Figure 1 (Changeover times in minutes) A mathematical model based on the well-known traveling salesman problem is implemented in Python using Pyomo (open-source optimization modeling language). Optimal results are obtained by using open solvers such as CBC (Coin-or branch and cut) that exploit the mathematical model to find the best sequence of changeovers based on the constraints described by the model.
Title: Psychology in Manufacturing
Once a new software or machinery is developed and integrated in a manufacturing environment many issues arise around the interaction between the new technical system and its human users. The biggest concerns emerge around products’ usability and safety, and, even more important, user’s needs and motivations in adopting it. Only by investigating and addressing these concerns, a company can deliver not just an excellent product, but also an outstanding one. To be able to successfully face these issues it is essential to work alongside psychologist and user experience professional specialized in creating easy, comfortable and safe human-machine interactions while increasing user’s engagement. The IMR’s team includes psychologist and user experience experts, who are ready to support you in incrementing your company productivity and product’s quality, by improving your clients’ and operators’ overall experience.
“Industrial automation and robotics are nothing new within manufacturing. However, a new paradigm is emerging which blends manual and robotic activities. Where traditional automation solutions have been isolated from the human workforce for safety reasons, new sensorised and aware robotic systems – or collaborative robotic systems (Cobotics) – are now becoming commonplace, allowing these systems to be integrated into the human workforce. Now, for the first time, it is possible to combine the human and robot capabilities, expanding the reach of both. The flexibility offered by these Cobotics enables the robotic system to be repurposed quickly for various tasks according to the needs of the plant floor, changing the way we see automation. This, however, brings an additional complexity to automation design, requiring the consideration of the needs and behaviour of the operator, implying among other considerations a human-centric design aspect in automation.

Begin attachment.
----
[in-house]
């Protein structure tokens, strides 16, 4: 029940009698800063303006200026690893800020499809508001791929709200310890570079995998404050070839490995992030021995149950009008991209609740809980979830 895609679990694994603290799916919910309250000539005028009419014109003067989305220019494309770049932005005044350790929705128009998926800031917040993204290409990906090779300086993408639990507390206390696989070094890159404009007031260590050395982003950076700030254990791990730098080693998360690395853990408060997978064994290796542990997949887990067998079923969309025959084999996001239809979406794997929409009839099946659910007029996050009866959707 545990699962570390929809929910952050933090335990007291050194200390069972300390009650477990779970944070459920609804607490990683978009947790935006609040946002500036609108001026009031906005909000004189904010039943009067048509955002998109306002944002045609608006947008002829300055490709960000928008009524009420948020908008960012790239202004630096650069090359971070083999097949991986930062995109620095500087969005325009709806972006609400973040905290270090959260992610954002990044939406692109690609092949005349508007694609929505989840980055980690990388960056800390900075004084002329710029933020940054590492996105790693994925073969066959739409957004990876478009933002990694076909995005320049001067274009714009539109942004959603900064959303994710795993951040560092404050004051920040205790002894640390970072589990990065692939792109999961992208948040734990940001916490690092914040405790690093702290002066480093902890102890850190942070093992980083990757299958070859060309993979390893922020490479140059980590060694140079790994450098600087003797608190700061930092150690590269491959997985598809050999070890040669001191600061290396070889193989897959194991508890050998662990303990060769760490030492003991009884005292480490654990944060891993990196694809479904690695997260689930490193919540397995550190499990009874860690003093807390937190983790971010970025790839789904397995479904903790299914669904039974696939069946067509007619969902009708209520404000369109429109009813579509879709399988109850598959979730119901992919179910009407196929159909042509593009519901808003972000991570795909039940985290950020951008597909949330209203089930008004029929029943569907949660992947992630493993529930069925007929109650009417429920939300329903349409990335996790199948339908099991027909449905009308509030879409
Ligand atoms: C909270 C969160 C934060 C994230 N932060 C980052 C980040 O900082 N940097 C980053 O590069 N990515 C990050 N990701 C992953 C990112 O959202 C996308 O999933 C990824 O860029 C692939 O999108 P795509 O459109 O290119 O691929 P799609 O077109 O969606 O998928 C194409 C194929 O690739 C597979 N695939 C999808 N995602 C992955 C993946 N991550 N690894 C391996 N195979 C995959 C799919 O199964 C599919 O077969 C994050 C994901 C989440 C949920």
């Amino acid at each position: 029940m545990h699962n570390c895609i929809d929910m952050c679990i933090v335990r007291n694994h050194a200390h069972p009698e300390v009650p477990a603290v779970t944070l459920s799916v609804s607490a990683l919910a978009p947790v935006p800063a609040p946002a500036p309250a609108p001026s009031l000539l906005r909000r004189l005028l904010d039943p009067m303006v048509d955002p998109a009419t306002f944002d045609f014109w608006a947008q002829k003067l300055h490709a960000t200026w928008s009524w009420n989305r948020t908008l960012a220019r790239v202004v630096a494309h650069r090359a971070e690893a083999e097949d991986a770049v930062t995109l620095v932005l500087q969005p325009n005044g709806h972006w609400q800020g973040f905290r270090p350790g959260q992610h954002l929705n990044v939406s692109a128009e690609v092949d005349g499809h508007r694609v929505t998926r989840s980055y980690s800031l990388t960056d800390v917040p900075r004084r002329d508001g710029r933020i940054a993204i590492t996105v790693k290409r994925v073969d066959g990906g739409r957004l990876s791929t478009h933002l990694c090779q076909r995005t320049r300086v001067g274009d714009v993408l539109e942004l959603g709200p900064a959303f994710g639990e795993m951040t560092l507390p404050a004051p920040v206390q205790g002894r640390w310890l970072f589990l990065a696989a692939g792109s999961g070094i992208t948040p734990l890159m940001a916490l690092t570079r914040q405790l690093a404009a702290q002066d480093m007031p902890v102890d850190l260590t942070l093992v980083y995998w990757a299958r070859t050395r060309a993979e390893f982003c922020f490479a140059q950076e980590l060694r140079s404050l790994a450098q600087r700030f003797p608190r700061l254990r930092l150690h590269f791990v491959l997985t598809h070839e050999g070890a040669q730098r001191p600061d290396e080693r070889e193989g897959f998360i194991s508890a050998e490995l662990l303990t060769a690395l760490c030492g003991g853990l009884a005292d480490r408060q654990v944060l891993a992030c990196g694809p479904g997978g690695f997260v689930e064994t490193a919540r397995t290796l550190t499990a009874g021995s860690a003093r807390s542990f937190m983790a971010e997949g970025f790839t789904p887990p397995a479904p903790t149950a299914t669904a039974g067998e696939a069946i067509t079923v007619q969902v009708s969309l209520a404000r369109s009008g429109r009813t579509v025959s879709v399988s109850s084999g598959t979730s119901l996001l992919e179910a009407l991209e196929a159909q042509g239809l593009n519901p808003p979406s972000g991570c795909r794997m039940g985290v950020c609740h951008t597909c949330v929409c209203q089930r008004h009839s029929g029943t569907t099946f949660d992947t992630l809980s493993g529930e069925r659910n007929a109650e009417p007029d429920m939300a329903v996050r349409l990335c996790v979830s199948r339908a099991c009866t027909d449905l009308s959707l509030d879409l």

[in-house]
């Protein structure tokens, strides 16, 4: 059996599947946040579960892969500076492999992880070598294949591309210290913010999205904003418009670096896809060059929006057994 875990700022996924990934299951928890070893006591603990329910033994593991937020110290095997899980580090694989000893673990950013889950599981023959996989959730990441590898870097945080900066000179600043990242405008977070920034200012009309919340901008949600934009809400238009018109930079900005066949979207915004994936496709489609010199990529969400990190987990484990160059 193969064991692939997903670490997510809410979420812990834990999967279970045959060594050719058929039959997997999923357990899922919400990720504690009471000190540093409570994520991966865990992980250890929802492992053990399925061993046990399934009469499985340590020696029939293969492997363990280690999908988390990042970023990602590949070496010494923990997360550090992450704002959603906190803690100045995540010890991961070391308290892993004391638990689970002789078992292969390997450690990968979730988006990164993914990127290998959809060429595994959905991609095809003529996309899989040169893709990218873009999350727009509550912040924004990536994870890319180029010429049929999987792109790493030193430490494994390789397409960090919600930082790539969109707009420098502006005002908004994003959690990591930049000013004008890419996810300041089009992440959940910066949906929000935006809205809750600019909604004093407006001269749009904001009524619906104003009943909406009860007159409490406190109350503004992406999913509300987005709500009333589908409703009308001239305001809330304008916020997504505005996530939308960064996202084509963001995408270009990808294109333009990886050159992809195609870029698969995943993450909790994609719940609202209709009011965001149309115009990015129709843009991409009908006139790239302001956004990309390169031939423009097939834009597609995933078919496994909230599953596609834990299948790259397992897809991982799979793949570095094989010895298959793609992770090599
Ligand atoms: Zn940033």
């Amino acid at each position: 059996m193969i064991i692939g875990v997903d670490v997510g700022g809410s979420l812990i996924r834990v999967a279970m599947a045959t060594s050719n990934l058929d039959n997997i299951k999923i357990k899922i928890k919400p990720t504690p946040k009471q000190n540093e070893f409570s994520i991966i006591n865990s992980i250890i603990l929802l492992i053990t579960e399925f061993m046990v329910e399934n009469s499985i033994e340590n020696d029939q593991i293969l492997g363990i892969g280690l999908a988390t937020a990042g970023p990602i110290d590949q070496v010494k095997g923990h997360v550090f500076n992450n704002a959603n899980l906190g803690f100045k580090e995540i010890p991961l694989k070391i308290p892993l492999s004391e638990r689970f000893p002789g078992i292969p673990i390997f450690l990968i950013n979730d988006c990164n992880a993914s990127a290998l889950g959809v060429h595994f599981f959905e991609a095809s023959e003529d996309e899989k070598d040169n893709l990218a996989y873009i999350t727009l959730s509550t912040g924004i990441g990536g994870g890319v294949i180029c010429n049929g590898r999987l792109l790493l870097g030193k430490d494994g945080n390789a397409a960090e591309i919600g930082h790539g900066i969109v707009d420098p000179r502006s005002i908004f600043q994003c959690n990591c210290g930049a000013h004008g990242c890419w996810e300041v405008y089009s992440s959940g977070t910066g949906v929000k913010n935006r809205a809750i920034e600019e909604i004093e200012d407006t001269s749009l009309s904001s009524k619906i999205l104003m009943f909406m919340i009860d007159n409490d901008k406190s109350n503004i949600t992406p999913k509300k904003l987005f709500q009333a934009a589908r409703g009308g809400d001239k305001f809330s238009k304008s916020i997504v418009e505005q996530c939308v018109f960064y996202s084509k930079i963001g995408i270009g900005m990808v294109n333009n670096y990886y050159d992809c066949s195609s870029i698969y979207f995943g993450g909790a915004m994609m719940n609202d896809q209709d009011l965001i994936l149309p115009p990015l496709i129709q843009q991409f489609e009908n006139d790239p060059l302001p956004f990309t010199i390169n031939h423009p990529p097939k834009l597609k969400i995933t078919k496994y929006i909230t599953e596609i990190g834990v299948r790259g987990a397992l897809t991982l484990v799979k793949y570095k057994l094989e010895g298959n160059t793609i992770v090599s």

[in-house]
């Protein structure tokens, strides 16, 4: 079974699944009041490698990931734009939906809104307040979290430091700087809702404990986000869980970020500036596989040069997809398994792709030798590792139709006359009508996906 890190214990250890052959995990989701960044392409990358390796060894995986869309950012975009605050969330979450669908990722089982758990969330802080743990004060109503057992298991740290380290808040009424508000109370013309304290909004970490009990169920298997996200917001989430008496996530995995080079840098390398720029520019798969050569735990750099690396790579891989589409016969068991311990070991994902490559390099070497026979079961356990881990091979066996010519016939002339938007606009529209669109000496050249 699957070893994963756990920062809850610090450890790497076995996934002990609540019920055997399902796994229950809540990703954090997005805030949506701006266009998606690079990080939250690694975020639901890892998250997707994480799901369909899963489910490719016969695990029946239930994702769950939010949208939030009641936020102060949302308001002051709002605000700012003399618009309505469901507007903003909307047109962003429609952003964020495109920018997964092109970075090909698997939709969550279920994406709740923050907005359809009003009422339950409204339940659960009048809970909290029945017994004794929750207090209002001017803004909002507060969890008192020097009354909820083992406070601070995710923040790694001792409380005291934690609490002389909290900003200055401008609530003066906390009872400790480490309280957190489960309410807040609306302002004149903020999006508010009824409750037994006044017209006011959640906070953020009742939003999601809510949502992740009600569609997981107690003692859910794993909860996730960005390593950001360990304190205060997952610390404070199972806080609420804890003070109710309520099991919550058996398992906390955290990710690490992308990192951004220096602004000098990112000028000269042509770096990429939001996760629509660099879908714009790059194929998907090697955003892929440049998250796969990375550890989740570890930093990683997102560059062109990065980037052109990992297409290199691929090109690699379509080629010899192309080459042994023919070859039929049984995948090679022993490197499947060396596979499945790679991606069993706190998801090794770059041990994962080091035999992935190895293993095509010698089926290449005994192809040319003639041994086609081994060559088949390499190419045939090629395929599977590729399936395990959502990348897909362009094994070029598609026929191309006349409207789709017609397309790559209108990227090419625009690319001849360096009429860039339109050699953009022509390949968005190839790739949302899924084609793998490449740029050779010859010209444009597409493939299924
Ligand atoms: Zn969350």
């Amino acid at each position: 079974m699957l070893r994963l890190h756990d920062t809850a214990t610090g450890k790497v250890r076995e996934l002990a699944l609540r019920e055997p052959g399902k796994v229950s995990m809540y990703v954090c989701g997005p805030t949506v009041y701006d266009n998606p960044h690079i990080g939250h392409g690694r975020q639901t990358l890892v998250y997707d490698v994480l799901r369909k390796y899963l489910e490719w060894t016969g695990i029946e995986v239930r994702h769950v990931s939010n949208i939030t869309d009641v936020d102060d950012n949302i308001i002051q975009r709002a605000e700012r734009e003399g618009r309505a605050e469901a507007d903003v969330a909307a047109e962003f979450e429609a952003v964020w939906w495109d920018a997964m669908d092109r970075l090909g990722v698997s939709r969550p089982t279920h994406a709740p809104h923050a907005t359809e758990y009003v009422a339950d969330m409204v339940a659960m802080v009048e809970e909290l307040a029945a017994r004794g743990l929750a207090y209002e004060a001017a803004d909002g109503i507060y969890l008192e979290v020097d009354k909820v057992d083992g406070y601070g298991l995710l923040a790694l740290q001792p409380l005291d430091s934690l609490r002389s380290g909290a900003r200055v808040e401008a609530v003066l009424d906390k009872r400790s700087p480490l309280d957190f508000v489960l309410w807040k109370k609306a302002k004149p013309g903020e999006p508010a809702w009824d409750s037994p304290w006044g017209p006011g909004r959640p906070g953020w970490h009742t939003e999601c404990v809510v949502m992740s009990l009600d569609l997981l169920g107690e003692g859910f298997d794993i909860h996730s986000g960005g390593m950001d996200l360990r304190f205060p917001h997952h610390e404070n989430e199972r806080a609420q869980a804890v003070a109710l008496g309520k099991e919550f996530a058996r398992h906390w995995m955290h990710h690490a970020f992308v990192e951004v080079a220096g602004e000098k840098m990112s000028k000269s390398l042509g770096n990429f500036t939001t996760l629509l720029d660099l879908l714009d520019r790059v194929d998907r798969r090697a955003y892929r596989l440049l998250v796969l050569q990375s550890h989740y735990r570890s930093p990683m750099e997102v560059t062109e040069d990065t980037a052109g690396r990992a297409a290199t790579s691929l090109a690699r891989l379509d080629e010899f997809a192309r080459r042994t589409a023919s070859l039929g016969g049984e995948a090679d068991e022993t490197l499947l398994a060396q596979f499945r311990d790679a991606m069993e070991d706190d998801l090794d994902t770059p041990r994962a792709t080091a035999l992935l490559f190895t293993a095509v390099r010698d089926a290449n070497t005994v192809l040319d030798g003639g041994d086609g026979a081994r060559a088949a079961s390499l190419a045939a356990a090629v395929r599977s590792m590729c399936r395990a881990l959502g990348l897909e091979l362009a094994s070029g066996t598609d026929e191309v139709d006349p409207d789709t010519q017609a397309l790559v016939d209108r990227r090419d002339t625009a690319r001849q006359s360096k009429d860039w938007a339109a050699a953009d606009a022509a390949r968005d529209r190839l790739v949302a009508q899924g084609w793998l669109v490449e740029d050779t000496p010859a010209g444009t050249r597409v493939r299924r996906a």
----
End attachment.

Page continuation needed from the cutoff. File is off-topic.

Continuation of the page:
Title: The Circular Economy for Manufacturing
The circular economy is a concept which has been gaining increasing traction over the past 10 years, to the point that the European Union has launched a set of directives specifically aimed at developing it within its member states. It promotes the decoupling of economic growth with resource consumption, by increasing the efficiency of inputs used all along the value chain. IMR is now positioning on this market segment in order to help Irish manufacturers identify potential opportunities that the circular economy could bring in terms of sustainability, whether it is economic, environmental or social.
The traditional way of consuming products is linear, with the three stages being made, use, and dispose. This linear economy has especially helped our society grow in the second half of the 20th century with cheap single use components that were introduced in the design of most products, rendering them accessible to all consumers. However, scarcity of raw materials and disposal problems (CO2 emissions, littering) are forcing us to implement more sustainable solutions. That is why the circular economy looks at the design of a product or service; its utilisation, and its end of life and will try to find new ways and processes to achieve higher sustainability levels. Numerous companies all around Europe are putting this concept to use now. Incorporating the circular economy into business models can help companies achieve competitive advantage by cost strategy, differentiation strategy and by focus strategy. Strategic planning by developing circular opportunities give companies core competencies which allow them to be more competitive and resilient along the value chain, from the pre-use to the post-use phase. Designing out the waste, building industrial symbioses or reusing products are only examples of the myriad of opportunities that arise from the circular economy.
IMR is now looking for projects in circular economy and has applied for EPA and SEAI projects already. We are now in the process of finding partners for Horizon 2020 calls. We are also looking to carry out projects with private partners revolving around the likes of industrial symbiosis, servitisation of products, and reverse logistics.